2010 Boston Red Sox Preview: Will This Be Clay Buchholz' Breakout Season?
Many baseball observers believe that hitters most often have their breakout season at 27 years-of-age while pitchers have their breakout season at 26 years-of-age. Clay Buchholz will turn 26 years old on August 14, 2010.
As we enter a new season, an old question persists: will this be the year Buchholz establishes himself as one of the best pitchers in the game?
A Low-Mid-90s Fastball And A 68-MPH Changeup
In my opinion, there’s no doubt the young right-hander from Nederland, TX, has the tools to be one of the best pitchers in the game, but there is a lot more to pitching in the big leagues than just physical ability. He has struggled while learning how to pitch and how to execute what he’s learned.
When I interviewed him in the summer of 2007, he said the ballclub was working with him to become a pitcher, as opposed to a thrower. His physical abilities had always been head and shoulders above the competition and, as a result, he had never experienced failure. The Sox knew that talent alone would not lead to success in the big leagues. The challenge was to learn how to translate the talent into on-field performance.
The learning curve has been steep. Buchholz has had trouble repeating his mechanics on a consistent basis, which has led to consistently inconsistent pitch location, which has led to a consistent crisis of confidence. There are indicators that he may finally be on the verge of a breakout season, but there are other indicators that he may not be there quite yet.
The only thing that has been consistent thus far in his career has been his consistent inconsistency.
Learning To Pitch To Contact
Even the aforementioned indicators provide us with an inconsistent sense of what the future holds for the mercurial right-hander. On one hand, his strikeout rate has declined each year, from 10.2 K/9 in 2007 to 6.8 K/9 last season. His walk rate increased significantly between 2007 to 2008, but was much-improved last year, especially in September and October (when he walked only nine batters in his last 37 2/3 innings pitched). He walked only one batter in his start in the ALDS (5 IP).
Some pundits would argue that the decreased strikeout rate is a harbinger of bad tidings. But while he pitched more to contact last year, he converted the majority of those lost strikeouts (and a bunch of line drives and fly balls) into ground balls. His ground ball ratio increased from 38% in 2007, to 48% in 2008, to 54% in 2009. So while more opposing batters are putting the ball in play against him, they’ll do it on the ground… and that tends to be a good thing.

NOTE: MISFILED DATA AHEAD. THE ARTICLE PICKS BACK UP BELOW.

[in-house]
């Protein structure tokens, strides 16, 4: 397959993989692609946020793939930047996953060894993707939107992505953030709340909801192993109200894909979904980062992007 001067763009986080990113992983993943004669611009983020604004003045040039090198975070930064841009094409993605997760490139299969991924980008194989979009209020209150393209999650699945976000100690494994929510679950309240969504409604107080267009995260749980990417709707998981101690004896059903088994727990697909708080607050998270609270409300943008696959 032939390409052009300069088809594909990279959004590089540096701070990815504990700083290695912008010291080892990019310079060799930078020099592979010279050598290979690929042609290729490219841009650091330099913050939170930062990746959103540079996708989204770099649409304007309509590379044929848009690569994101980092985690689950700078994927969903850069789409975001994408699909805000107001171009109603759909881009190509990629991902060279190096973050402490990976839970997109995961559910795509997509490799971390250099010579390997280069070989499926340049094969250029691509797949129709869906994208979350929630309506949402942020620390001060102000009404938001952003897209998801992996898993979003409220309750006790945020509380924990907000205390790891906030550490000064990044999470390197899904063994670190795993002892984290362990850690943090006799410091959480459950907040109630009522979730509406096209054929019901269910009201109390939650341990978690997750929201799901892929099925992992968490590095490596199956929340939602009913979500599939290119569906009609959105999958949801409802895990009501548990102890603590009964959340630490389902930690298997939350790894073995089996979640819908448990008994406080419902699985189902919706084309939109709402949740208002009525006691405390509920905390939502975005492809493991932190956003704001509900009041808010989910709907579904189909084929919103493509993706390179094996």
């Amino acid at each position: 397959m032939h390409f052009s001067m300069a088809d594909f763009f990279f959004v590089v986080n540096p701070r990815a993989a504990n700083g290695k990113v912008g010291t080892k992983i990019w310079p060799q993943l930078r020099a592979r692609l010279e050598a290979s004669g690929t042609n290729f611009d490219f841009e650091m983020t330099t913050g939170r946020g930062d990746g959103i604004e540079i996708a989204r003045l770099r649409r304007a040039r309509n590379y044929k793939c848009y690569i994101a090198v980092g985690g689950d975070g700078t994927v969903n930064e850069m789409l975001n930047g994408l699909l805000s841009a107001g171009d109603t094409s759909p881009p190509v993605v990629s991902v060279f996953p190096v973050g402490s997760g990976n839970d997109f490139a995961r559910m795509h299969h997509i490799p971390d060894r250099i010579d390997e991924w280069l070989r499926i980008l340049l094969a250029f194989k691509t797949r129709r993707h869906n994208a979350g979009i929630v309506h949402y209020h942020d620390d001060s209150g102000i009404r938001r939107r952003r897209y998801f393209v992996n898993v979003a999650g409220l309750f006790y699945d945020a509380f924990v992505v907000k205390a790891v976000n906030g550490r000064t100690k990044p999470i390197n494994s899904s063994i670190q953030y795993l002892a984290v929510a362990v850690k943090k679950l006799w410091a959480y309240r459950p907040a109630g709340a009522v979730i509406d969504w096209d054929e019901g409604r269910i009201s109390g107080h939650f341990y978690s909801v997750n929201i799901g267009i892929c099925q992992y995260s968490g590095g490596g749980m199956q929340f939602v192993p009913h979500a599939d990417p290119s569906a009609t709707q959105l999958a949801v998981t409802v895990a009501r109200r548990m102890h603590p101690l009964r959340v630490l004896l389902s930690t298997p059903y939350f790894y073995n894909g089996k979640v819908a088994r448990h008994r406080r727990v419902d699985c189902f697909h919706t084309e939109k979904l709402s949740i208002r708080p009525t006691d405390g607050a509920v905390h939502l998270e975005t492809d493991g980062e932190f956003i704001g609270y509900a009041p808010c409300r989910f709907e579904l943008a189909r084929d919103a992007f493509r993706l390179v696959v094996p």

A Change In His Arm Slot
The decrease in his strikeouts and increase in his ground ball rate is owing to a change in his arm slot, which was purposely moved lower to reduce the strain on his shoulder. As a result of the change, he has lost a little velocity but gained quite a bit in terms of movement on his pitches. Fewer strikeouts. More ground balls. But he has struggled to be consistent with the new slotting.
More than any other Red Sox starter, it’s likely Buchholz will benefit from the new and improved infield defense that has been assembled [no other Sox starter compiled a ground ball rate of more than 47% last season (Beckett)].
First And Subsequent Failures
By the time I interviewed him again late last summer, Clay had finally experienced his first failure, and subsequent failures. Throughout 2008 he experienced failure again and again. He lost himself. He told me: “There were times (in 2008) when I didn’t think my fastball was good enough to get hitters out (so I stopped pitching off my fastball). I went to the changeup, and if that wasn’t working I went to the curve ball. (It) was terrible, but I learned an awful lot from it. I learned a lot about going through adversity and how to deal with it. I learned not to get too high or too low.”
Pitching Off His Fastball
The 2010 Hardball Times Annual tells us a couple of things about his performance during the first two-plus years of his career:
1) The fastball has been his most effective pitch in terms of recording outs, followed by the slider, changeup, and curve ball
2) The majority of his pitches were fastballs in both 2007 (52.9%) and 2009 (54.8%), but less than half of his pitches were fastballs when he struggled in 2008 (just 47.4%)